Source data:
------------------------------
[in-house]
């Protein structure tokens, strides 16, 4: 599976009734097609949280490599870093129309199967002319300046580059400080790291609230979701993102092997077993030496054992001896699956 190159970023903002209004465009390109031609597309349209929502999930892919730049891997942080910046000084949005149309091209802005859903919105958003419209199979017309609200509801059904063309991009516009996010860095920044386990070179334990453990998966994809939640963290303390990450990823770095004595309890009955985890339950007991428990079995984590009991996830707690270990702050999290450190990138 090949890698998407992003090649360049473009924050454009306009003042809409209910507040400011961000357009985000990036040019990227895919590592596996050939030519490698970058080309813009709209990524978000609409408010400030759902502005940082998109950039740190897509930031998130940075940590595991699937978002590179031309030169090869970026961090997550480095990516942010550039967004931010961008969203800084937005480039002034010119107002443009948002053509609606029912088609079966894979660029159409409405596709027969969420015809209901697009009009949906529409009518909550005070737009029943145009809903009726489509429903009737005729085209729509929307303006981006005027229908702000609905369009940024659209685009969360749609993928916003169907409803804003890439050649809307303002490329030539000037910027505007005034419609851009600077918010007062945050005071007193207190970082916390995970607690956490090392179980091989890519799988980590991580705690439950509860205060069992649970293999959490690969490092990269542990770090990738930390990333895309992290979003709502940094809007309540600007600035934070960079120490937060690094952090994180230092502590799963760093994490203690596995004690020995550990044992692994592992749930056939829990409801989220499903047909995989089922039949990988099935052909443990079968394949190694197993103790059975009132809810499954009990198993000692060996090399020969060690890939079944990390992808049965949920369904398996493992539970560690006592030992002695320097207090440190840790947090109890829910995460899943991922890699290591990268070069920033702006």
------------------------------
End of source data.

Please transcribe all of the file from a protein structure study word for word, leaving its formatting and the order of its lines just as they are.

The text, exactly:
[in-house]
């Protein structure tokens, strides 16, 4: 599976009734097609949280490599870093129309199967002319300046580059400080790291609230979701993102092997077993030496054992001896699956 190159970023903002209004465009390109031609597309349209929502999930892919730049891997942080910046000084949005149309091209802005859903919105958003419209199979017309609200509801059904063309991009516009996010860095920044386990070179334990453990998966994809939640963290303390990450990823770095004595309890009955985890339950007991428990079995984590009991996830707690270990702050999290450190990138 090949890698998407992003090649360049473009924050454009306009003042809409209910507040400011961000357009985000990036040019990227895919590592596996050939030519490698970058080309813009709209990524978000609409408010400030759902502005940082998109950039740190897509930031998130940075940590595991699937978002590179031309030169090869970026961090997550480095990516942010550039967004931010961008969203800084937005480039002034010119107002443009948002053509609606029912088609079966894979660029159409409405596709027969969420015809209901697009009009949906529409009518909550005070737009029943145009809903009726489509429903009737005729085209729509929307303006981006005027229908702000609905369009940024659209685009969360749609993928916003169907409803804003890439050649809307303002490329030539000037910027505007005034419609851009600077918010007062945050005071007193207190970082916390995970607690956490090392179980091989890519799988980590991580705690439950509860205060069992649970293999959490690969490092990269542990770090990738930390990333895309992290979003709502940094809007309540600007600035934070960079120490937060690094952090994180230092502590799963760093994490203690596995004690020995550990044992692994592992749930056939829990409801989220499903047909995989089922039949990988099935052909443990079968394949190694197993103790059975009132809810499954009990198993000692060996090399020969060690890939079944990390992808049965949920369904398996493992539970560690006592030992002695320097207090440190840790947090109890829910995460899943991922890699290591990268070069920033702006």